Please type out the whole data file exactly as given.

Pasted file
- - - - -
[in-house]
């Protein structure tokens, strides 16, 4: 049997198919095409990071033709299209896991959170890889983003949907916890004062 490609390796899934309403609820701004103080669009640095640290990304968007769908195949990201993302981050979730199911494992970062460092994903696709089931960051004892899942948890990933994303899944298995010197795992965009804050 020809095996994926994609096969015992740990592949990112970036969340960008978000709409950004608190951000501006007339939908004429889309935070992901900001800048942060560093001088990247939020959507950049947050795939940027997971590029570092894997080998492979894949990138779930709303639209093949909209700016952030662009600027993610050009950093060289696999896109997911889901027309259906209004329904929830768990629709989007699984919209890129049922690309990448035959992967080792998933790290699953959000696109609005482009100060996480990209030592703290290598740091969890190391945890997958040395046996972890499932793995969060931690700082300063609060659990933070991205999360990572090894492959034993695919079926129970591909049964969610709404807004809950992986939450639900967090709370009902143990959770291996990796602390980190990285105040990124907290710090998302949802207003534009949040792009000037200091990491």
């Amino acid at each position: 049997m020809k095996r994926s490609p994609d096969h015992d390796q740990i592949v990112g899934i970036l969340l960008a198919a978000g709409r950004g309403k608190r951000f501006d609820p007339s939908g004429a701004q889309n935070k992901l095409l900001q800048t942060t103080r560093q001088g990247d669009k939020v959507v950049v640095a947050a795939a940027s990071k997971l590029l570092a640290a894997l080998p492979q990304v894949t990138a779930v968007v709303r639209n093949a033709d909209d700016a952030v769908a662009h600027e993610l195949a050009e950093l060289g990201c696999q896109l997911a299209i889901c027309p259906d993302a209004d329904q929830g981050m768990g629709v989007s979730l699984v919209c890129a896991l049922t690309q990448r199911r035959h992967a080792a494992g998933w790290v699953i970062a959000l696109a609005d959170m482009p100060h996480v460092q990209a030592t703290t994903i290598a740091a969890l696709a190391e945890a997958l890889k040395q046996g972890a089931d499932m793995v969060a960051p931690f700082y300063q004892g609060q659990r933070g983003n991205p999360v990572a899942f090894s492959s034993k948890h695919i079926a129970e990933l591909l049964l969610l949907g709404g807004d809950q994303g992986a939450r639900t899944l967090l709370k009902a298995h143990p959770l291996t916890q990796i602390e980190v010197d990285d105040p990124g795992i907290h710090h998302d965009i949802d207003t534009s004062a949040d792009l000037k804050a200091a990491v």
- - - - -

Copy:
[in-house]
């Protein structure tokens, strides 16, 4: 049997198919095409990071033709299209896991959170890889983003949907916890004062 490609390796899934309403609820701004103080669009640095640290990304968007769908195949990201993302981050979730199911494992970062460092994903696709089931960051004892899942948890990933994303899944298995010197795992965009804050 020809095996994926994609096969015992740990592949990112970036969340960008978000709409950004608190951000501006007339939908004429889309935070992901900001800048942060560093001088990247939020959507950049947050795939940027997971590029570092894997080998492979894949990138779930709303639209093949909209700016952030662009600027993610050009950093060289696999896109997911889901027309259906209004329904929830768990629709989007699984919209890129049922690309990448035959992967080792998933790290699953959000696109609005482009100060996480990209030592703290290598740091969890190391945890997958040395046996972890499932793995969060931690700082300063609060659990933070991205999360990572090894492959034993695919079926129970591909049964969610709404807004809950992986939450639900967090709370009902143990959770291996990796602390980190990285105040990124907290710090998302949802207003534009949040792009000037200091990491």
């Amino acid at each position: 049997m020809k095996r994926s490609p994609d096969h015992d390796q740990i592949v990112g899934i970036l969340l960008a198919a978000g709409r950004g309403k608190r951000f501006d609820p007339s939908g004429a701004q889309n935070k992901l095409l900001q800048t942060t103080r560093q001088g990247d669009k939020v959507v950049v640095a947050a795939a940027s990071k997971l590029l570092a640290a894997l080998p492979q990304v894949t990138a779930v968007v709303r639209n093949a033709d909209d700016a952030v769908a662009h600027e993610l195949a050009e950093l060289g990201c696999q896109l997911a299209i889901c027309p259906d993302a209004d329904q929830g981050m768990g629709v989007s979730l699984v919209c890129a896991l049922t690309q990448r199911r035959h992967a080792a494992g998933w790290v699953i970062a959000l696109a609005d959170m482009p100060h996480v460092q990209a030592t703290t994903i290598a740091a969890l696709a190391e945890a997958l890889k040395q046996g972890a089931d499932m793995v969060a960051p931690f700082y300063q004892g609060q659990r933070g983003n991205p999360v990572a899942f090894s492959s034993k948890h695919i079926a129970e990933l591909l049964l969610l949907g709404g807004d809950q994303g992986a939450r639900t899944l967090l709370k009902a298995h143990p959770l291996t916890q990796i602390e980190v010197d990285d105040p990124g795992i907290h710090h998302d965009i949802d207003t534009s004062a949040d792009l000037k804050a200091a990491v």